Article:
The Importance of Locating Your Water Shut-Off Valves
Most of us are probably glad to get home after a long day of stress at work, fighting traffic, and running errands. Because home is where our heart is. It’s our shelter from the everyday craziness and we have confidence that everything will work as it should – until it doesn’t.
A breakdown in your Greene County home could be as simple as a burned-out bulb, something a little more serious like a broken appliance, or a disastrous event, such as when your plumbing breaks or fails or a water-fed appliance like your dishwasher, washing machine, or water heater springs a leak. Then you may be facing severe water damage.
It’s amazing how much water damage can be caused by a broken water pipe and how quickly it happens. And that’s if you’re home at the time. Now imagine you’re away when the break occurs. Until the water source is cut off, it will spread throughout your home, damaging floors, walls, and most of your property.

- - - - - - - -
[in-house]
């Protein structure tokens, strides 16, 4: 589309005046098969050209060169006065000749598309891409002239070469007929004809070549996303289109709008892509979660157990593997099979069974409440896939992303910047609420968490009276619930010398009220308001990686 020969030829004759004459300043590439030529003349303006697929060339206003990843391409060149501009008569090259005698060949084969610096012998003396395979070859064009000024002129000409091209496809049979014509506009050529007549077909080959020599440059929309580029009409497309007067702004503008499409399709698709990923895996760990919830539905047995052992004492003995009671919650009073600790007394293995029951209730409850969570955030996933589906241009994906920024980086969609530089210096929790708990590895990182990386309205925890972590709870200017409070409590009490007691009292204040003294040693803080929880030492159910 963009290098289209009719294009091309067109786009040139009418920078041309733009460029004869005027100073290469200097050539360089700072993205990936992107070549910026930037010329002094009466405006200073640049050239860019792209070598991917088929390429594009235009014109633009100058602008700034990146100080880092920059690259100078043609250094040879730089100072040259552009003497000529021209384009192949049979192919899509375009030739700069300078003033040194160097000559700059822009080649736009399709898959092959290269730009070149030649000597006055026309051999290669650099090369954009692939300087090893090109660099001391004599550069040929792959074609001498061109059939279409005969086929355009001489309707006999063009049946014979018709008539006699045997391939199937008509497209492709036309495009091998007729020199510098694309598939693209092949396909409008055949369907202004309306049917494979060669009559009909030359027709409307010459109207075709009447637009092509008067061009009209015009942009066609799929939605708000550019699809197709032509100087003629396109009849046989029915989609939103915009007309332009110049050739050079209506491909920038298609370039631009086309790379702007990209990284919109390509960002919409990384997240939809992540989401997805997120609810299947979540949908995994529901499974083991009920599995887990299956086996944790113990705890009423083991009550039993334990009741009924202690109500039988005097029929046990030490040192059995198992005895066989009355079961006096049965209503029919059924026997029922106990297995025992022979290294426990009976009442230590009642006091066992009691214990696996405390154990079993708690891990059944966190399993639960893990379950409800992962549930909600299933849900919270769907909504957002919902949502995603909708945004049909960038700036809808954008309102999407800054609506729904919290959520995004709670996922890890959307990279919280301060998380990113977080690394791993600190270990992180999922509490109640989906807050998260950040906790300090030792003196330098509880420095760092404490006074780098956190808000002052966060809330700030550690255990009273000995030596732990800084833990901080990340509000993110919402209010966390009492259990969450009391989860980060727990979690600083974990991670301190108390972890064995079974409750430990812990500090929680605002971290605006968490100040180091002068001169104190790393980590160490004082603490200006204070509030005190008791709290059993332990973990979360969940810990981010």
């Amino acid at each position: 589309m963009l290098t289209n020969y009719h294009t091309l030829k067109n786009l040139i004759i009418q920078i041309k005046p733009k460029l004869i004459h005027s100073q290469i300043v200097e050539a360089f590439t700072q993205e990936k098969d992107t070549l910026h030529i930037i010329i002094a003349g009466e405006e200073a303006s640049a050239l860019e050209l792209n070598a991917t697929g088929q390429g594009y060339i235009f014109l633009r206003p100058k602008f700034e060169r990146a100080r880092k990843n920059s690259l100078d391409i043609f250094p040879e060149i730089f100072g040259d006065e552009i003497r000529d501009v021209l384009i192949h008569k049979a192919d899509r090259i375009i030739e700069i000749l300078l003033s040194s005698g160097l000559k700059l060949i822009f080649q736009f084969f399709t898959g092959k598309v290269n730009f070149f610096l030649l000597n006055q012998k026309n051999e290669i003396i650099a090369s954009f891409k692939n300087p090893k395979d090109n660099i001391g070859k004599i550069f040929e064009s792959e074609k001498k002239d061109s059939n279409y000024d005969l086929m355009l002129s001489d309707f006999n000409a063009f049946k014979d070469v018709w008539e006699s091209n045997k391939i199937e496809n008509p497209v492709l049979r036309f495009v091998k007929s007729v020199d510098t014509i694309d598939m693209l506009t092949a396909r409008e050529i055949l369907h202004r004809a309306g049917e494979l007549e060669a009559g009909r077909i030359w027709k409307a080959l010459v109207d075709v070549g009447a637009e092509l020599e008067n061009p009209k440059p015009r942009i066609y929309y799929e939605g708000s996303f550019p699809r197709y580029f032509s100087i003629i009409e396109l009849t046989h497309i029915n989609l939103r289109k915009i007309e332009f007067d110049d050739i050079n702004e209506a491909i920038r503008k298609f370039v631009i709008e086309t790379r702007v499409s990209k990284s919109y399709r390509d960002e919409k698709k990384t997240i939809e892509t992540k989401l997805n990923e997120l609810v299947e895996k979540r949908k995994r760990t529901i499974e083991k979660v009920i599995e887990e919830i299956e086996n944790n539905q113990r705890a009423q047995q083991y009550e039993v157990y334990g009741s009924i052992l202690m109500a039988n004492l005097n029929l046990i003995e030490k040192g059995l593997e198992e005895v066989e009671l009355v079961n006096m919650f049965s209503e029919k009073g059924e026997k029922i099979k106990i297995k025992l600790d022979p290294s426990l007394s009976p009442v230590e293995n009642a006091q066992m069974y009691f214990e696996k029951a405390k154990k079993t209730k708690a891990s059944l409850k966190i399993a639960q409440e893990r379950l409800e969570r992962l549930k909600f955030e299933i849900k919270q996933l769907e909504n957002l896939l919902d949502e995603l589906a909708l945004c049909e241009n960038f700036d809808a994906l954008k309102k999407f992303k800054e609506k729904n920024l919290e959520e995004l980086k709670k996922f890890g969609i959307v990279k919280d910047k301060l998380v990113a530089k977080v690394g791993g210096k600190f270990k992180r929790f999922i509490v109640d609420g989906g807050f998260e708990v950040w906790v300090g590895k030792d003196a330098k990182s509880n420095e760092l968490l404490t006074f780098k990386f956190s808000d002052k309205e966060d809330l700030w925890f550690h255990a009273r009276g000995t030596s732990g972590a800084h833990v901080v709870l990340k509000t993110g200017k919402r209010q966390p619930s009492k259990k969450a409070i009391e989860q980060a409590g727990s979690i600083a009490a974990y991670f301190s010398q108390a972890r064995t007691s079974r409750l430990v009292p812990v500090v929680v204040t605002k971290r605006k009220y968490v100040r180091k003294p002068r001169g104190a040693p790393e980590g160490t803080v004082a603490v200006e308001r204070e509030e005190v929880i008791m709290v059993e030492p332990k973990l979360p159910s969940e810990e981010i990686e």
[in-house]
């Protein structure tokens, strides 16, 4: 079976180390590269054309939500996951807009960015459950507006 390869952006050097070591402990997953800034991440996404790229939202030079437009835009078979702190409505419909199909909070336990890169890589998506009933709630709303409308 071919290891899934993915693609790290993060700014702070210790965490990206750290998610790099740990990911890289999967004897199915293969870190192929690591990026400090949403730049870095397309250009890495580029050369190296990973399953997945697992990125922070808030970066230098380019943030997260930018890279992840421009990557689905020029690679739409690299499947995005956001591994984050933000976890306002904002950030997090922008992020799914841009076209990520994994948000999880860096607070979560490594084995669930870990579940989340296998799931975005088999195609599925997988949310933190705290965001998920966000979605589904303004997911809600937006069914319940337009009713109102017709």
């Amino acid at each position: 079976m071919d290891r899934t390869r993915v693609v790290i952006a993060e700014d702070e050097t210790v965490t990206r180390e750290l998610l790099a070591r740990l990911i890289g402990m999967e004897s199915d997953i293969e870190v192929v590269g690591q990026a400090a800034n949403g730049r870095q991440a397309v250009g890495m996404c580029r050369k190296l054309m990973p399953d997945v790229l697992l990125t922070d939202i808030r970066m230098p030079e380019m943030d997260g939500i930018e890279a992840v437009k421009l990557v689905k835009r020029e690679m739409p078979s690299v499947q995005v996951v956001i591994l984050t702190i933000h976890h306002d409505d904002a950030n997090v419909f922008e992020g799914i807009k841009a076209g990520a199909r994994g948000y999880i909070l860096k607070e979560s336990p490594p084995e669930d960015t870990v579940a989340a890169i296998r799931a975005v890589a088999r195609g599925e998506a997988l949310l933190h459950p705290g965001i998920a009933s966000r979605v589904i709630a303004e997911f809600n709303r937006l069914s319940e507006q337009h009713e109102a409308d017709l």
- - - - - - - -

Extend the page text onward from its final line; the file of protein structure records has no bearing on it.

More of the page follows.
This is why if a pipe or water-fed appliance breaks in your home or business, the first step that must be taken is turning off the water source! It could be a water feed to an appliance or toilet. But if you can’t find one or you have busted plumbing, you’ll need to shut off the main water valve for your home or business.
If you’ll be away for a while, take the initiative and turn off the main water valve before leaving. This small but crucial action can save thousands of dollars you’d have to pay to fix water damage in your home or business.
But regrettably, few Greene County property owners try to find out where their emergency shut-off valves are located. But knowing this basic piece of information may save your property from being destroyed and save you thousands in water damage restoration costs.
3 Ways to Find Your Water Shut-off Valve
- Look for it on the inside perimeter of your home since water first enters your house there. It’s likely on the side of the house facing the street as that’s where the water main is located. (Note: This is standard when connected to a municipal water supply, but well water can enter the house from any side.)
- Find the valve in your property inspection report. Look in the plumbing section to locate the shut-off valve and see a picture of the valve.
- Find the streetside shut-off valve. Look for a valve inside your water main that should be located at your property line near the street called a curb stop valve. It’ll be at ground level. If you can’t shut it off, call your water company and they may be able to tell you how to do it or send a technician out to help you.